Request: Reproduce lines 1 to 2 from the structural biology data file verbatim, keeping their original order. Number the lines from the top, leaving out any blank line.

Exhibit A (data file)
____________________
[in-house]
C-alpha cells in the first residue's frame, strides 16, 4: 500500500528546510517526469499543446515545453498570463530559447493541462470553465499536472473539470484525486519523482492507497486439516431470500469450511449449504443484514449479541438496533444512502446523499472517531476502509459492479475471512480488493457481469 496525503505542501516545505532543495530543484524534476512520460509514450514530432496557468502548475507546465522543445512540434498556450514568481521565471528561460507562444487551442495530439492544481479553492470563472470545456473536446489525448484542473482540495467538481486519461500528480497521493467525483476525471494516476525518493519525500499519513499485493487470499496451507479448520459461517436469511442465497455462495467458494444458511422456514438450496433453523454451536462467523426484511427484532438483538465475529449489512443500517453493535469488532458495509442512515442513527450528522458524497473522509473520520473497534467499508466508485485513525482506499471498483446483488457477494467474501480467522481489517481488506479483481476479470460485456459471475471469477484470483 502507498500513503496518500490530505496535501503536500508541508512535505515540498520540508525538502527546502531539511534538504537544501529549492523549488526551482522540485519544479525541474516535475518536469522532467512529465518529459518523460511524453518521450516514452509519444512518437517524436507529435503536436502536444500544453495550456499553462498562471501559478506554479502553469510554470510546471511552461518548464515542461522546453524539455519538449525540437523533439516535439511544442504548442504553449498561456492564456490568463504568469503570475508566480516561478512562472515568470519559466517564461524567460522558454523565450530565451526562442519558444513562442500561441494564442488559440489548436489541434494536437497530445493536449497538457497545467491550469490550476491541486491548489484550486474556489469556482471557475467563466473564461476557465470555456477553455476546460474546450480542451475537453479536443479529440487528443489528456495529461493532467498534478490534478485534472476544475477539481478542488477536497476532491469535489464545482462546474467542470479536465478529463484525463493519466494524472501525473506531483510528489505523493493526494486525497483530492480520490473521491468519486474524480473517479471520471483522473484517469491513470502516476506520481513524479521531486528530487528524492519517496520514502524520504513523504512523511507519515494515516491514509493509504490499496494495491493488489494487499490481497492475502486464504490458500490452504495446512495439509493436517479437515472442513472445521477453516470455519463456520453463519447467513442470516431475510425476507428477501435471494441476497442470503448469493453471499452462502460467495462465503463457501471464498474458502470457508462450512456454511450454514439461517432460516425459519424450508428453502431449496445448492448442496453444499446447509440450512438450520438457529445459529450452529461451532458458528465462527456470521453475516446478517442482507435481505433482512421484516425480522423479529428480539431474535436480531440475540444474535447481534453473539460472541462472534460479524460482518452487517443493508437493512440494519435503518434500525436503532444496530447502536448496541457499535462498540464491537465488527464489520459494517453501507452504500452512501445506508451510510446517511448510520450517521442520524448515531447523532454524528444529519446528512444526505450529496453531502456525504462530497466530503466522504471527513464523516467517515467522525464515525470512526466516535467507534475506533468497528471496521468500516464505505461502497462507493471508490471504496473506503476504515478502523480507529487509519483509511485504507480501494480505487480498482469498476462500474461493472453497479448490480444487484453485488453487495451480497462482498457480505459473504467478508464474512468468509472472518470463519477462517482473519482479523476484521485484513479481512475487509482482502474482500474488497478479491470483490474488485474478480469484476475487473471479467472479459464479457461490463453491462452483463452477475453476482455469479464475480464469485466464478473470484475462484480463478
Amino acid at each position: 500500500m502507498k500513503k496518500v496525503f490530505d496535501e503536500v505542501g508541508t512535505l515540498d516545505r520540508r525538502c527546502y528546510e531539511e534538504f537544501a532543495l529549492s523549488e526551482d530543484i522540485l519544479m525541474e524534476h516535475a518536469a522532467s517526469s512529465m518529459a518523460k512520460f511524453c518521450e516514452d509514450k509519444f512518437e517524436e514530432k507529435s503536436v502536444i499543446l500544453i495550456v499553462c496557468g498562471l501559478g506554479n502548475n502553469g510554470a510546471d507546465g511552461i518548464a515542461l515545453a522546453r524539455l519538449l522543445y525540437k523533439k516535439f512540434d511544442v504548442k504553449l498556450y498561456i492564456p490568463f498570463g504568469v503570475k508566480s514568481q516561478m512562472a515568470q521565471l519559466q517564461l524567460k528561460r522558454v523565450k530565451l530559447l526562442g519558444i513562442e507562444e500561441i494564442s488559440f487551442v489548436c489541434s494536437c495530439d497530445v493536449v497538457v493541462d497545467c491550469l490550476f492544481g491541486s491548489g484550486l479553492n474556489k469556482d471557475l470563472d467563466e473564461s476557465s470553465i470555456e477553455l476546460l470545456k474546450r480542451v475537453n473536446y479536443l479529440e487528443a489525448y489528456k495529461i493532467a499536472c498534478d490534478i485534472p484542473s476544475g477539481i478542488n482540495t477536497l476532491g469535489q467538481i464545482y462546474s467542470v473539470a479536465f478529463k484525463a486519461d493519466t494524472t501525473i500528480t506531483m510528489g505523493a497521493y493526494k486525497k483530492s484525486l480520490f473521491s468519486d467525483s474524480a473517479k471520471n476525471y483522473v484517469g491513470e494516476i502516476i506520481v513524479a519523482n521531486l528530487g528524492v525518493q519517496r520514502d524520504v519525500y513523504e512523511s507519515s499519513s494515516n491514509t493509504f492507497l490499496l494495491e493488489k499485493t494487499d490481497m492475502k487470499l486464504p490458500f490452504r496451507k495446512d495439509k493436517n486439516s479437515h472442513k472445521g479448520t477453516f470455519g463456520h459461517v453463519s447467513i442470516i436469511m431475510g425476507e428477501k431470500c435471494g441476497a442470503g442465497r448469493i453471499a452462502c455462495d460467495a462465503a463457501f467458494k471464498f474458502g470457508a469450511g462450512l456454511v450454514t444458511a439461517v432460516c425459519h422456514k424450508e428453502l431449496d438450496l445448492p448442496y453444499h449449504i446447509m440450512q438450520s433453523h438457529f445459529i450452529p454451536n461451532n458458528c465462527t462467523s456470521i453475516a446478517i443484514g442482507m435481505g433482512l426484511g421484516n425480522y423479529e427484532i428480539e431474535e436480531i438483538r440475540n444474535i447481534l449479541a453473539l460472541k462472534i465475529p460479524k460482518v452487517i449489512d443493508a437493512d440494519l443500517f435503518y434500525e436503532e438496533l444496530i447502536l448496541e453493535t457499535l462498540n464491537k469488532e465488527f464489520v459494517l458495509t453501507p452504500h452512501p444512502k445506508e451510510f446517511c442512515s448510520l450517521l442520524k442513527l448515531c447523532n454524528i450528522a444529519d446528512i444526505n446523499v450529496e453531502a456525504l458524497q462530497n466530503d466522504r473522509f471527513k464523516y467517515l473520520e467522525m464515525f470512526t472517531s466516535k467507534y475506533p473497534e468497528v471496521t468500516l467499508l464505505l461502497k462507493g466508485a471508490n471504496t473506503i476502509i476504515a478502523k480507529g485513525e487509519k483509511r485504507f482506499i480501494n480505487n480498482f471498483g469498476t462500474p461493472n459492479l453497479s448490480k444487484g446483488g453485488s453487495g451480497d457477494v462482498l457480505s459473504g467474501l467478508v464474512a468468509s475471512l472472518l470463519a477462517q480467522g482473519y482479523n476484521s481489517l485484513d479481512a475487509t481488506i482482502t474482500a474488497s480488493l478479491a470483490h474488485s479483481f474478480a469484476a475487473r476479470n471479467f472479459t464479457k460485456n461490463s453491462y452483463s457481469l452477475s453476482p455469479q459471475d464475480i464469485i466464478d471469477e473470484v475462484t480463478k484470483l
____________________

[in-house]
C-alpha cells in the first residue's frame, strides 16, 4: 500500500528546510517526469499543446515545453498570463530559447493541462470553465499536472473539470484525486519523482492507497486439516431470500469450511449449504443484514449479541438496533444512502446523499472517531476502509459492479475471512480488493457481469 496525503505542501516545505532543495530543484524534476512520460509514450514530432496557468502548475507546465522543445512540434498556450514568481521565471528561460507562444487551442495530439492544481479553492470563472470545456473536446489525448484542473482540495467538481486519461500528480497521493467525483476525471494516476525518493519525500499519513499485493487470499496451507479448520459461517436469511442465497455462495467458494444458511422456514438450496433453523454451536462467523426484511427484532438483538465475529449489512443500517453493535469488532458495509442512515442513527450528522458524497473522509473520520473497534467499508466508485485513525482506499471498483446483488457477494467474501480467522481489517481488506479483481476479470460485456459471475471469477484470483 502507498500513503496518500490530505496535501503536500508541508512535505515540498520540508525538502527546502531539511534538504537544501529549492523549488526551482522540485519544479525541474516535475518536469522532467512529465518529459518523460511524453518521450516514452509519444512518437517524436507529435503536436502536444500544453495550456499553462498562471501559478506554479502553469510554470510546471511552461518548464515542461522546453524539455519538449525540437523533439516535439511544442504548442504553449498561456492564456490568463504568469503570475508566480516561478512562472515568470519559466517564461524567460522558454523565450530565451526562442519558444513562442500561441494564442488559440489548436489541434494536437497530445493536449497538457497545467491550469490550476491541486491548489484550486474556489469556482471557475467563466473564461476557465470555456477553455476546460474546450480542451475537453479536443479529440487528443489528456495529461493532467498534478490534478485534472476544475477539481478542488477536497476532491469535489464545482462546474467542470479536465478529463484525463493519466494524472501525473506531483510528489505523493493526494486525497483530492480520490473521491468519486474524480473517479471520471483522473484517469491513470502516476506520481513524479521531486528530487528524492519517496520514502524520504513523504512523511507519515494515516491514509493509504490499496494495491493488489494487499490481497492475502486464504490458500490452504495446512495439509493436517479437515472442513472445521477453516470455519463456520453463519447467513442470516431475510425476507428477501435471494441476497442470503448469493453471499452462502460467495462465503463457501471464498474458502470457508462450512456454511450454514439461517432460516425459519424450508428453502431449496445448492448442496453444499446447509440450512438450520438457529445459529450452529461451532458458528465462527456470521453475516446478517442482507435481505433482512421484516425480522423479529428480539431474535436480531440475540444474535447481534453473539460472541462472534460479524460482518452487517443493508437493512440494519435503518434500525436503532444496530447502536448496541457499535462498540464491537465488527464489520459494517453501507452504500452512501445506508451510510446517511448510520450517521442520524448515531447523532454524528444529519446528512444526505450529496453531502456525504462530497466530503466522504471527513464523516467517515467522525464515525470512526466516535467507534475506533468497528471496521468500516464505505461502497462507493471508490471504496473506503476504515478502523480507529487509519483509511485504507480501494480505487480498482469498476462500474461493472453497479448490480444487484453485488453487495451480497462482498457480505459473504467478508464474512468468509472472518470463519477462517482473519482479523476484521485484513479481512475487509482482502474482500474488497478479491470483490474488485474478480469484476475487473471479467472479459464479457461490463453491462452483463452477475453476482455469479464475480464469485466464478473470484475462484480463478